Does your wallet look as if it were 8 ½ months pregnant? Does it take you five minutes to sort through your credit cards before finding the one you want to use for a particular purchase? If so, you’re probably suffering from CCO or Credit Card Overload. Millions of Americans suffer from this affliction. In fact, according to CreditCards.com 18% of all Americans carry 3 or 4 credit cards, and 9% carry 5 or 6. If you count up the number of cards in your wallet and find you have 7 or more, you’re part of a group that numbers 8% of our population.
When you see numbers like this, it’s easy to understand why so many Americans are having a problem with credit card debt. Creditcards.com has also reported that Americans with credit cards are carrying $5121 in debt, and American households now have more than $16,000 in credit card debt.
How to put your wallet on a diet
If you’re one of the many Americans suffering from credit card overload, take heart. You could actually replace all of those cards with just one.
Where this starts is by doing an analysis of why you habitually carry a balance on those credit cards, and the kinds of rewards that are most important to you.
If travel is your thing
If you travel frequently then you should be able to slim down to the one credit card that offers the best travel rewards. As an example of these, the Capital One® Venture® Rewards Credit Card is currently offering 40,000 bonus miles after you spend $3,000 in the first 3 months of approval. And its rewards rate is two miles per dollar.
The BankAmericard Travel Rewards® Credit Card gives 1.5 points per $1 spent on purchases, and 20,000 bonus miles once you meet certain purchase requirements. And the Chase Sapphire Preferred® Card gives 50,000 bonus points and 2X points on travel and dining.
Of course, if you get one of these cards, you’ll need to shred all your others or all you’ll have done is added to your wallet bloat.
Credit cards if you carry a balance
If you have credit card debt, there’s one simple reason. You’re carrying your balances forward from month-to-month. Credit card debt can be very expensive. Your one credit card should be whichever one has the lowest interest rate. Check your statements. If you’re carrying balances on cards with interest rates of 17%, 18%, or even 19% then you’re spending a lot of money that’s just unnecessary. If you don’t have a low interest credit card, find one with an interest rate like the BankAmericard® Credit Card, where the interest rate can be as low as 11.49%, and transfer all your balances to it. Or, even better, if you can qualify for one of those cards that offers a 0% interest introductory rate for as many as 18 months, transfer your balances to it.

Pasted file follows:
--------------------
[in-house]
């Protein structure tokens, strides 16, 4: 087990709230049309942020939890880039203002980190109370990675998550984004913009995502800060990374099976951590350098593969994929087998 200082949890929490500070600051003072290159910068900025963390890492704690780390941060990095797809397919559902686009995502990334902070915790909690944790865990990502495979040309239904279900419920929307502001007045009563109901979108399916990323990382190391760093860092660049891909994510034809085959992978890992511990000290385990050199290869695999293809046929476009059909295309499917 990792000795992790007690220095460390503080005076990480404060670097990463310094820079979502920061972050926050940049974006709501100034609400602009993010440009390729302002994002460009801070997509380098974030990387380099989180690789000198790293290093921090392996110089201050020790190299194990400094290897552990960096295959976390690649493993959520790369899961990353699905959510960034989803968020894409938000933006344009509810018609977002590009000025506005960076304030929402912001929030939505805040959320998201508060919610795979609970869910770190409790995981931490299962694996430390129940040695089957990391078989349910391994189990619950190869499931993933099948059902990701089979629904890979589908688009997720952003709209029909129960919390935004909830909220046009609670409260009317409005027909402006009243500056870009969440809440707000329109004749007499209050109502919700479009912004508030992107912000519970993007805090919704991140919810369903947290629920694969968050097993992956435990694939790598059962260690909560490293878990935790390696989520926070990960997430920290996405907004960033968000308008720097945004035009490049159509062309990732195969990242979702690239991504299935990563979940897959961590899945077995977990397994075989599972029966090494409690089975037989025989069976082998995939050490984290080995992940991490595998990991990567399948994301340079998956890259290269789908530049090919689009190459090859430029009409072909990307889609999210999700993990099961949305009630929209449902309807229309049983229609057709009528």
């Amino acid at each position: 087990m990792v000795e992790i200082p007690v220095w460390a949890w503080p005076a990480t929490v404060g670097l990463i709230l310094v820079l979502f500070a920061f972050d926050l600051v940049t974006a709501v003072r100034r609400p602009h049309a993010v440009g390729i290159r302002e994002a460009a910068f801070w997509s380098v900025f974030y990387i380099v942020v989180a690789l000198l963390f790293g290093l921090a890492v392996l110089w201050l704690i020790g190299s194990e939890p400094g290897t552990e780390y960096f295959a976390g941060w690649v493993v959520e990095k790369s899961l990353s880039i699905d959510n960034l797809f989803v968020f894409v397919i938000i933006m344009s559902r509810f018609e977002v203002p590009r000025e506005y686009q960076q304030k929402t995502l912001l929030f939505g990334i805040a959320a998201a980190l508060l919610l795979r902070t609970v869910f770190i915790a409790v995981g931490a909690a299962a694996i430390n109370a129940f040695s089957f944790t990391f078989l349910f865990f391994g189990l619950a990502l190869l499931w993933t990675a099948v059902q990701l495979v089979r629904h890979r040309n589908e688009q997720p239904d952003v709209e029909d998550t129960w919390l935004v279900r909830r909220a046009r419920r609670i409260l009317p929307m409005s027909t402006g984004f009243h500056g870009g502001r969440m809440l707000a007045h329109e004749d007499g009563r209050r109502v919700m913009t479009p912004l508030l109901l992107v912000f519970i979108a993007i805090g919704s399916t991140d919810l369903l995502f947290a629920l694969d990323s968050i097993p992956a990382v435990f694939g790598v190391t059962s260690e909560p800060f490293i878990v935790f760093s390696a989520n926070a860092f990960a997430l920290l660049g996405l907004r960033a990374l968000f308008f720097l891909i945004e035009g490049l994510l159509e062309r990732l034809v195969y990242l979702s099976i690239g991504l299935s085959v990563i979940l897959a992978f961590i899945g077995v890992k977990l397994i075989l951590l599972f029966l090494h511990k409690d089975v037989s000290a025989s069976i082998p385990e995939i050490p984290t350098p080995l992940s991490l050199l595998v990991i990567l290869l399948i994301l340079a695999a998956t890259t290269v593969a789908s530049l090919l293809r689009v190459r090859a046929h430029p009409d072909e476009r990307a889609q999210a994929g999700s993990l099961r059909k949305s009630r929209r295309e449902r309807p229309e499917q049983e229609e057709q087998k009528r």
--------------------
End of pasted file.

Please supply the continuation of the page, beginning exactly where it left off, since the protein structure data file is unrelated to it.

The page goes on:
If you spend in just a few areas
Do you spend the most money in just several budget categories such as groceries, restaurants, or gasoline? Then, you’ll want to get rid of all those credit cards and replace them with one card that offers the best rewards on those things. As an example of these, the Chase Freedom Visa offers 5% cash back on bonus categories that rotate every three months. These categories typically include restaurants, gas, groceries, and wholesale clubs. The BankAmericard Cash Rewards™ Credit Card offers 3% back on gas, and 2% back at grocery stores and wholesale clubs. And American Express’s Preferred(r) Card Will give you an amazing 6% cash back at US supermarkets (up to $6000 per year in purchases)
If you hate fees
The biggest negative of those credit cards that offer whopping rewards is their fees. The harsh fact is that the premium travel cards generally have the highest fees but the most generous rewards. One of these can be worth it if the rewards you accumulate are big enough to outweigh the fee. If not, then your best bet is probably a cash back card that has no fee.
Before you close those cards
Closing all those credit cards but the one you’ve chosen is good but it can also be bad. Fifteen percent of your credit score is the length of your credit history or how long you’ve had credit. So, instead of closing those cards that have now become unnecessary, consider shredding them.
If you put your mind to it, and do the kind of analysis you’ve just read in this article, you should be able to eliminate credit card overload, slim down your wallet, and simplify your financial life.